Boosting baby’s brain power
Do you want to give your baby the best start in life? The years between birth and age five are critical in the development of a child’s brain. A baby’s brain develops more in those first years than it will for the rest of his or her life. Research shows that a child’s interactions and experiences during these years influence their emotional, social and intellectual development.
At birth, a baby’s brain holds more than 100 billion brain cells called neurons. After birth, however, the real work begins. During a child’s first years, he or she will grow connections called neural synapses between brain cells. These connections are like phone lines, allowing the neurons to talk to each other. They establish how information flows through the brain and how it is processed. A child’s experiences and attachments influence how neuron connections form. According to Dr. Jill Stamm, author of Bright from the Start, every time you pat your child’s back, feed him or walk to a new place, new connections form. “The brain literally evolves in response to experience and to the environment.”
Stamm also says that forming, refining and eliminating these neural connections are the main tasks of early brain development. In fact, toddlers have twice as many neural connections as an adult has. As the child ages, pathways that are not used repeatedly are pruned and lost. That is why experts advise people to “use it or lose it” when it comes to brain cells.
So as a parent, what can you do to help your child’s brain development? According to researchers, parents can encourage their child’s healthy brain development in three important ways – getting good prenatal care, building warm and loving attachments, and providing positive stimulation. Try these tips to help you get started on the right path for your baby’s healthy brain development.
Give the gift of a healthy start. Taking care of yourself while you are pregnant gives your baby and her brain the best possible start in life. Studies have found that children whose mothers’ abused drugs, alcohol and cigarettes during pregnancy have a greater chance of having learning problems. In addition, a recent Harvard University study shows that pregnant women who eat three servings of fish per week are 30 percent more likely to have children with higher developmental scores than mothers who eat less than one serving per week. Fish is a good source of omega-3 fatty acids, which are important to a baby’s developing brain. It is important to remember, however, that pregnant women should choose fish with low mercury levels.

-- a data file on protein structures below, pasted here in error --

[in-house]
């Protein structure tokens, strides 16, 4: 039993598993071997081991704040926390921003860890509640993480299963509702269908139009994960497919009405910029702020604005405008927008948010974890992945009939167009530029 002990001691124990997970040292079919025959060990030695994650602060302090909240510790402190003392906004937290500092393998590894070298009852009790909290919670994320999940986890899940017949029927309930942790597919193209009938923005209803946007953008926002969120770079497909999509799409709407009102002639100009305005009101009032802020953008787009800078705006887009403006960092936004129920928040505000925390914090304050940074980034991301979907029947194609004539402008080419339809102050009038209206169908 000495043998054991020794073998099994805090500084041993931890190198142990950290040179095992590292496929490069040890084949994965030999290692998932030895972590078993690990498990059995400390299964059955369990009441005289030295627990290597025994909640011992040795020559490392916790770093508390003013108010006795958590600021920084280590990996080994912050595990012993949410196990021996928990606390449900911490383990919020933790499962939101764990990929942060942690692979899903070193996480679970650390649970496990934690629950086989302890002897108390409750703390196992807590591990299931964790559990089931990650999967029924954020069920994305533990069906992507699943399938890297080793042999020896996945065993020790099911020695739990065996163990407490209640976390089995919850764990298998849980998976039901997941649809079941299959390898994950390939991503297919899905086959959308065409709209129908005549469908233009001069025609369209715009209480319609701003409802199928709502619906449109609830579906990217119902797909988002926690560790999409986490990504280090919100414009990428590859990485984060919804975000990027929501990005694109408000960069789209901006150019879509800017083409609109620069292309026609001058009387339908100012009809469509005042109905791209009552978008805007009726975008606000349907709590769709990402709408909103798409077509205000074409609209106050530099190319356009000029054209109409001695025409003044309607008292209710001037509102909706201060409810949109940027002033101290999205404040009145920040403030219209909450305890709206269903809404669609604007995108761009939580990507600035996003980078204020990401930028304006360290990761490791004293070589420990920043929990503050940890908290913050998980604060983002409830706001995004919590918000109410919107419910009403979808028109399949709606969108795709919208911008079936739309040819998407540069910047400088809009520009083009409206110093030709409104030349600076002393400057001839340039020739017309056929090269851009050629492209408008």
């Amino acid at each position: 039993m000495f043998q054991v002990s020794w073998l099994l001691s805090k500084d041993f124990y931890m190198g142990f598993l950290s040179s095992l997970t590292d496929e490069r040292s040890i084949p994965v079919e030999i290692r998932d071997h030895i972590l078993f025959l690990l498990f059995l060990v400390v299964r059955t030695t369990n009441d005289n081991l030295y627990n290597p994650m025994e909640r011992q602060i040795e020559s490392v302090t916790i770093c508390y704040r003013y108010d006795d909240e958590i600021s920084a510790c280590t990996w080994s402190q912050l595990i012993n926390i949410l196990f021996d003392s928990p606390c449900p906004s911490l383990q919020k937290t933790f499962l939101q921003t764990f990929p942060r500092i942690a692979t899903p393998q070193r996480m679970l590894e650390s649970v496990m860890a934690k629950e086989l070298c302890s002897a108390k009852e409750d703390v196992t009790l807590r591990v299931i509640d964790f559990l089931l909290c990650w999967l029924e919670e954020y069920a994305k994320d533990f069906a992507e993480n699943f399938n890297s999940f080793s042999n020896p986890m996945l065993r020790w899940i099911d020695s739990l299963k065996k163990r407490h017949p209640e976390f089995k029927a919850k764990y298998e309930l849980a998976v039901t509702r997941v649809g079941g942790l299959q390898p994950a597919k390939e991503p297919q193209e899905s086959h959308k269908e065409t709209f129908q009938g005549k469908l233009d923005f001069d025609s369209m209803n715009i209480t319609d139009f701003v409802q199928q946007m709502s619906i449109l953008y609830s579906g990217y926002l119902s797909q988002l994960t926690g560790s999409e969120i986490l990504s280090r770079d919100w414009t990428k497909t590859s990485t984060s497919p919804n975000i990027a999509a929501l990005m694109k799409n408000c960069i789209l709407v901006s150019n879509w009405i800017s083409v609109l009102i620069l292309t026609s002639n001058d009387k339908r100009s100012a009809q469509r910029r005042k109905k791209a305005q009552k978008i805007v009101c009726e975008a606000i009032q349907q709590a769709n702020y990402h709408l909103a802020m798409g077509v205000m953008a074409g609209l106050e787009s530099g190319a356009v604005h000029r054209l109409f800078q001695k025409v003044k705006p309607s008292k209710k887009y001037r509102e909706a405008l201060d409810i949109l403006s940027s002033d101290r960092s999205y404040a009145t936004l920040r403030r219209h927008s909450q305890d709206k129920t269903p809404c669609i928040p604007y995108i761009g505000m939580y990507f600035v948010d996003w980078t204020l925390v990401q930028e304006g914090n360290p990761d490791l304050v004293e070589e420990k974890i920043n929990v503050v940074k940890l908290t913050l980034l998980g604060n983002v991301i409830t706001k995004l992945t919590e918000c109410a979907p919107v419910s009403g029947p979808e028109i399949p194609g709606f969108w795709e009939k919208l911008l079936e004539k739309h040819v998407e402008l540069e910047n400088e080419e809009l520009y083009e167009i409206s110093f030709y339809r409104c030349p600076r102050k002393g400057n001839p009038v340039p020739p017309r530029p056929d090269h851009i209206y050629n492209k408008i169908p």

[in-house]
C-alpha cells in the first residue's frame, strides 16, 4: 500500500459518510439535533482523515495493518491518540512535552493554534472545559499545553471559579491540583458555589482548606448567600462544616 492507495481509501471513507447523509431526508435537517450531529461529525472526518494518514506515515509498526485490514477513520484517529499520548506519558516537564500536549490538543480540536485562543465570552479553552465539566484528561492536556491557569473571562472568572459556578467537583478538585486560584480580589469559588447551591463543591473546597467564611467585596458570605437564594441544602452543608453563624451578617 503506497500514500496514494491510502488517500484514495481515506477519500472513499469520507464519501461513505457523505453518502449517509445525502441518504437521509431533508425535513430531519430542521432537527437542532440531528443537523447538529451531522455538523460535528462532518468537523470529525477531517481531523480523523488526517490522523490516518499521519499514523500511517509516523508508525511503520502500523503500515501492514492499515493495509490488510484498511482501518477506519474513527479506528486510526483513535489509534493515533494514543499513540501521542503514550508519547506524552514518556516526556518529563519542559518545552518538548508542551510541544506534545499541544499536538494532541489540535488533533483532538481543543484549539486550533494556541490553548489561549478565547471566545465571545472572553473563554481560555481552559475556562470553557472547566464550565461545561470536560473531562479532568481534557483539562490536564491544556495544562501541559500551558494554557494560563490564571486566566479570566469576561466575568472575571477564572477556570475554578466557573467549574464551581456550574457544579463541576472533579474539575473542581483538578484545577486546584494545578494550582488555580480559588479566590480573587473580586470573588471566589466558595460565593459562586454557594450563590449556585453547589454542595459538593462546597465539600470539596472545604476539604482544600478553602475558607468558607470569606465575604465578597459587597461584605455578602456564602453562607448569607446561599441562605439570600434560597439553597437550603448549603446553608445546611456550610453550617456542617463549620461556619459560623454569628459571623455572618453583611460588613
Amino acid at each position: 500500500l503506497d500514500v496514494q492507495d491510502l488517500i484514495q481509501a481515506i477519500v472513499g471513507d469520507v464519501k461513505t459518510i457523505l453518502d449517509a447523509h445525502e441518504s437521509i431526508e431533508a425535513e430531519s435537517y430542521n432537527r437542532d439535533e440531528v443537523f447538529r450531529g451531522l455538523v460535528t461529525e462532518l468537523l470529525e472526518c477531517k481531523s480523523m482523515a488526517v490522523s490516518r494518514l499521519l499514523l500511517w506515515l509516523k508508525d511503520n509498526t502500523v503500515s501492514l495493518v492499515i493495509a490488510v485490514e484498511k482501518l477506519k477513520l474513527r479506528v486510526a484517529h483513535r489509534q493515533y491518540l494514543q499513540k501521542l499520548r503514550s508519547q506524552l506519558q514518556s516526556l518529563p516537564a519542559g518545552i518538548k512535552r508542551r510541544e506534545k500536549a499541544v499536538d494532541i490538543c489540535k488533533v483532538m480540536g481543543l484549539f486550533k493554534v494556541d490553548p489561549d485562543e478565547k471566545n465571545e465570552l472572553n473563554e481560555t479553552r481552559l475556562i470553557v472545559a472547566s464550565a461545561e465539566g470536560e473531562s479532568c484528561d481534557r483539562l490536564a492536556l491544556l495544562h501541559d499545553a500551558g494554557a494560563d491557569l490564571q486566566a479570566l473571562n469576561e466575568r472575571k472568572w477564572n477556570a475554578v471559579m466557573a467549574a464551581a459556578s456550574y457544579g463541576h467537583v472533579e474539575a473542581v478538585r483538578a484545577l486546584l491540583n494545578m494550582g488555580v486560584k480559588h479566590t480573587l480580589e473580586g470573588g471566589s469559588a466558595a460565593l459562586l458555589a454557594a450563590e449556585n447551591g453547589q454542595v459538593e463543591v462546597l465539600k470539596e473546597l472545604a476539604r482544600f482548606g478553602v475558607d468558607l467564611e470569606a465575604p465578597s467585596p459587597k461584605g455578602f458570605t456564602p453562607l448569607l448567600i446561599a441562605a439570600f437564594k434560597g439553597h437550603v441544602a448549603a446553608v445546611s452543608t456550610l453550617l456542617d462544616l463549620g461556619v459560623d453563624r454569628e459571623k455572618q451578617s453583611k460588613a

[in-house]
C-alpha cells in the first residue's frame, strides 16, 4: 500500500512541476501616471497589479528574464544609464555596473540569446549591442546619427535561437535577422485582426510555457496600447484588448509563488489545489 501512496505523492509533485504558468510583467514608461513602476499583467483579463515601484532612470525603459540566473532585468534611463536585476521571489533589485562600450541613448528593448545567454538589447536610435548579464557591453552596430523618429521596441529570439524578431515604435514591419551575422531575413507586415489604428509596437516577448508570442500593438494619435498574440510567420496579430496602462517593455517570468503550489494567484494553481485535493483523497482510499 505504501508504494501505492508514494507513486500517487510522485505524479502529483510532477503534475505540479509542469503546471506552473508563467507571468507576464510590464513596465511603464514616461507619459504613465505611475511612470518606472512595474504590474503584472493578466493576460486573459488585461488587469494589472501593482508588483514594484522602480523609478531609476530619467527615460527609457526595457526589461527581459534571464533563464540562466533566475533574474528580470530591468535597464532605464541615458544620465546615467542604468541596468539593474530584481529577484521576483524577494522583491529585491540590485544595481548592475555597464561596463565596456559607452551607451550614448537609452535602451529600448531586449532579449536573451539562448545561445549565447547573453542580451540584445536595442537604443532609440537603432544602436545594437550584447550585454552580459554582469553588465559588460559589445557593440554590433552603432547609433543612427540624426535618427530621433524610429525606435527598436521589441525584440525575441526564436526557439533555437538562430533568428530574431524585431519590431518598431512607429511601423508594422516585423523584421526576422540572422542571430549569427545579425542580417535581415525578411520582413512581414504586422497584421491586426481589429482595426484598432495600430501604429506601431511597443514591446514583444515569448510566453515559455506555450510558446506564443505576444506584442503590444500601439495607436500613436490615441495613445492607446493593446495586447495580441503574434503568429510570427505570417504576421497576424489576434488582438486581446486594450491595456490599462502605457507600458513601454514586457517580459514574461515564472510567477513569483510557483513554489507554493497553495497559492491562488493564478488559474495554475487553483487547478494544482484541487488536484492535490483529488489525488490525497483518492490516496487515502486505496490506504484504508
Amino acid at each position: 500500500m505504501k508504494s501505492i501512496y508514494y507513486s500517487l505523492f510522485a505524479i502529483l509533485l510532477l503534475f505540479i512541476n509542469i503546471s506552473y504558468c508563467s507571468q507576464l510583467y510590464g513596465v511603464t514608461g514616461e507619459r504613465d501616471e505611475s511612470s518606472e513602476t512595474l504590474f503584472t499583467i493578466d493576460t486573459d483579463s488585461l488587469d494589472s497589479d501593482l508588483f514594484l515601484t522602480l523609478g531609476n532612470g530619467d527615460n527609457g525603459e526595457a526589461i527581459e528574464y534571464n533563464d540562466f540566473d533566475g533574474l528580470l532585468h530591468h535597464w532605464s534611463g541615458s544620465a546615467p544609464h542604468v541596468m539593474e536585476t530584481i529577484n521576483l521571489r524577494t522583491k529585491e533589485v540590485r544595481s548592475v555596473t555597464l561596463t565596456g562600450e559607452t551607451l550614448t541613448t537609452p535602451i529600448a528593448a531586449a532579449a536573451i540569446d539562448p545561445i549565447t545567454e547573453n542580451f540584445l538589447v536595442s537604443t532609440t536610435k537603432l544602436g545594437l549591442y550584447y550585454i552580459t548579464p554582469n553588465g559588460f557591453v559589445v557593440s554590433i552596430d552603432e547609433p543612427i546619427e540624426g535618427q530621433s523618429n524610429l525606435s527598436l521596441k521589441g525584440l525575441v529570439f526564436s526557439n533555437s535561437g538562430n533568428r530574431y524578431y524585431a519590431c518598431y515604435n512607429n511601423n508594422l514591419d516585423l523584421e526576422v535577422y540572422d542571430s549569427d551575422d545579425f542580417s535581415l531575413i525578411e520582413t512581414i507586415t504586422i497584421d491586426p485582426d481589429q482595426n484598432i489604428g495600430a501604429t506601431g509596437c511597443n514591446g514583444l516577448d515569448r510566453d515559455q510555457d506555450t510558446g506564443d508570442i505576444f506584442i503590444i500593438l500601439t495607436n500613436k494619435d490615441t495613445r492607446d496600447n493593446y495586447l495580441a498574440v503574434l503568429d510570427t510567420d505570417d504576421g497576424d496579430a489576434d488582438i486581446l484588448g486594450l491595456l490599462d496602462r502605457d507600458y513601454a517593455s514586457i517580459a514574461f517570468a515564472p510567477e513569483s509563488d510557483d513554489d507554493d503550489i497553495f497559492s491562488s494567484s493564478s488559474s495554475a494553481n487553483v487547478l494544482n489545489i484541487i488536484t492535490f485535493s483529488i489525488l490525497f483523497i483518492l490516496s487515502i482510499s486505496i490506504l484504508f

Breastfeed as long as you can. Breast milk contains lipids called DHA and AHA that help develop a baby’s brain. A Harvard study found that 18-month-old babies who were breastfed for ten months or longer had higher developmental scores than babies who were not breastfed for that length of time.
Give your baby lots of attention. Holding your baby and cuddling with her encourages trust and bonding. Scientists believe that positive physical contact creates stronger connections between brain cells. Studies show that babies who are infrequently touched have smaller than normal brains for their age. In addition, holding, cuddling and responding promptly when your baby cries helps to build positive connections in the limbic area of your baby’s brain. To strengthen your bond with your baby, hold, rock, sing, feed and kiss her often.
Communicate often and in many ways. Even before your baby is born, you can start talking to him or her. After birth, carry on a conversation with your infant. Change your tone and volume. Try some baby talk. Say your baby’s name often to encourage recognition. Answer her when she coos and babbles at you. Even though young babies cannot talk back, they can still absorb the words you say and the sounds you make. This stimulation helps them learn new words and make brain connections in the brain’s speech and language areas.
Read, read, read. Reading builds your baby’s receptive language areas, which helps him better understand spoken words. Choose age-appropriate books that have large colorful pictures. For toddlers, ask your child to talk about the book or predict what will happen on the next page. Some children may enjoy repeating the words and phrases or retelling the story in their own words.
Fill playtime with developmentally appropriate toys. Toys help babies explore and learn. Pushing a button to make a doll talk teaches a child about cause-and-effect. Getting messy with sand, water and mud can teach a child the different textures and the properties of solids and liquids. Even cleaning up toys can help develop a child’s brain. Sorting toys into storage bins teaches categorization while lining up toys in order demonstrates sequencing.
Play games that use your hands. Games like Patty-cake, Peek-a-boo encourage your baby to follow and predict simple sequential movements.
Have a sing-a-long. Listening to and singing songs helps to teach your baby about rhythm, rhyme and language. Add hand motions and movement to include motor skills as you sing.
Every time you interact with your baby and bond with him, you give his brain a great foundation for building neural connections. With repeated stimulation, these connections will become hardwired and boost your baby’s brain power for years to come.
Carla Mooney is a freelance writer from Gibsonia, PA.